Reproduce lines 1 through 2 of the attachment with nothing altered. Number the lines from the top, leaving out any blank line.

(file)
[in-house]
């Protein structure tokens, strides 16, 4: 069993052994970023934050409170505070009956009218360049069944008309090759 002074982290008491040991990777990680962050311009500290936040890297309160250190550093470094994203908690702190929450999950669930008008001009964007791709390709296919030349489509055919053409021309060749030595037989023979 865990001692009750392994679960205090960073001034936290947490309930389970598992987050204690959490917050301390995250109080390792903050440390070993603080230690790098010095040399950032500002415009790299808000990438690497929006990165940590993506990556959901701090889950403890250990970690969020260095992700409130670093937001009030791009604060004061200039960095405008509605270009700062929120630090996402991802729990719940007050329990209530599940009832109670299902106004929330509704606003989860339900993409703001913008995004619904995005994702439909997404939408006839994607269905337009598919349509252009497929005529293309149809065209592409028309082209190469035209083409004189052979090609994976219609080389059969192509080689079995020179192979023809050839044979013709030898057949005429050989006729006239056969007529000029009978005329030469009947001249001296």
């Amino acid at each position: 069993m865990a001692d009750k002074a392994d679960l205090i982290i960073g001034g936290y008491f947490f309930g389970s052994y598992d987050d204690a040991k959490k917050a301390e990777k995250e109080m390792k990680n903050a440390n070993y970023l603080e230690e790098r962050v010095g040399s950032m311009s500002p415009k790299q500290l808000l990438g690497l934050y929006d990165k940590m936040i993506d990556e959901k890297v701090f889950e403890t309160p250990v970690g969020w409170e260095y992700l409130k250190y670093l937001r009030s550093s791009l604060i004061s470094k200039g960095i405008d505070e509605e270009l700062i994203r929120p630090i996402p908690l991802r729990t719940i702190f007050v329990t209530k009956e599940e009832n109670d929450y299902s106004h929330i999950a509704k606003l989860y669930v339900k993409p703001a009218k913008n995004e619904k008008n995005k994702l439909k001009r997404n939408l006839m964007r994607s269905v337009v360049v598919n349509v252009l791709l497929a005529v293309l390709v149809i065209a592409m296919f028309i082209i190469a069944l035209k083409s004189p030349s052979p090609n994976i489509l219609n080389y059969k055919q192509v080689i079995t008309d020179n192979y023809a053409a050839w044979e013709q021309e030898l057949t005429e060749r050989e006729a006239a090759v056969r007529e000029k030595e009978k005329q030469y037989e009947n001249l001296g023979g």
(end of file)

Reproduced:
[in-house]
């Protein structure tokens, strides 16, 4: 069993052994970023934050409170505070009956009218360049069944008309090759 002074982290008491040991990777990680962050311009500290936040890297309160250190550093470094994203908690702190929450999950669930008008001009964007791709390709296919030349489509055919053409021309060749030595037989023979 865990001692009750392994679960205090960073001034936290947490309930389970598992987050204690959490917050301390995250109080390792903050440390070993603080230690790098010095040399950032500002415009790299808000990438690497929006990165940590993506990556959901701090889950403890250990970690969020260095992700409130670093937001009030791009604060004061200039960095405008509605270009700062929120630090996402991802729990719940007050329990209530599940009832109670299902106004929330509704606003989860339900993409703001913008995004619904995005994702439909997404939408006839994607269905337009598919349509252009497929005529293309149809065209592409028309082209190469035209083409004189052979090609994976219609080389059969192509080689079995020179192979023809050839044979013709030898057949005429050989006729006239056969007529000029009978005329030469009947001249001296």